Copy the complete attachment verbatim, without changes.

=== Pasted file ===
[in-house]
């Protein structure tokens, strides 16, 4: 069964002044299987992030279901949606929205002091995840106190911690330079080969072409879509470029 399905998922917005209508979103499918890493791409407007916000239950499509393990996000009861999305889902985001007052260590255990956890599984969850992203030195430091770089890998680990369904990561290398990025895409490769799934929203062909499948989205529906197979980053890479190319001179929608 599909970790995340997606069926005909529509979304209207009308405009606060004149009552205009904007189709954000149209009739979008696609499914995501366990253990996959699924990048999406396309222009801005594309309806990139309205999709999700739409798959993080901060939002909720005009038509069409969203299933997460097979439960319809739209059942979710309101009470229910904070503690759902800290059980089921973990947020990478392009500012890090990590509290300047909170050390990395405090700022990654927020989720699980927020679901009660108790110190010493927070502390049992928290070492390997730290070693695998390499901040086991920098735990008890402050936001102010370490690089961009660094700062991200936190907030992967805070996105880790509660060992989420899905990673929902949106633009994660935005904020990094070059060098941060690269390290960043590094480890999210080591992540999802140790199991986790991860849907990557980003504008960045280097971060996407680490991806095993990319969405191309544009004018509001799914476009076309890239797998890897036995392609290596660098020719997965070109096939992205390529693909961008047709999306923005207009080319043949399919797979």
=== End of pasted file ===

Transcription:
[in-house]
């Protein structure tokens, strides 16, 4: 069964002044299987992030279901949606929205002091995840106190911690330079080969072409879509470029 399905998922917005209508979103499918890493791409407007916000239950499509393990996000009861999305889902985001007052260590255990956890599984969850992203030195430091770089890998680990369904990561290398990025895409490769799934929203062909499948989205529906197979980053890479190319001179929608 599909970790995340997606069926005909529509979304209207009308405009606060004149009552205009904007189709954000149209009739979008696609499914995501366990253990996959699924990048999406396309222009801005594309309806990139309205999709999700739409798959993080901060939002909720005009038509069409969203299933997460097979439960319809739209059942979710309101009470229910904070503690759902800290059980089921973990947020990478392009500012890090990590509290300047909170050390990395405090700022990654927020989720699980927020679901009660108790110190010493927070502390049992928290070492390997730290070693695998390499901040086991920098735990008890402050936001102010370490690089961009660094700062991200936190907030992967805070996105880790509660060992989420899905990673929902949106633009994660935005904020990094070059060098941060690269390290960043590094480890999210080591992540999802140790199991986790991860849907990557980003504008960045280097971060996407680490991806095993990319969405191309544009004018509001799914476009076309890239797998890897036995392609290596660098020719997965070109096939992205390529693909961008047709999306923005207009080319043949399919797979």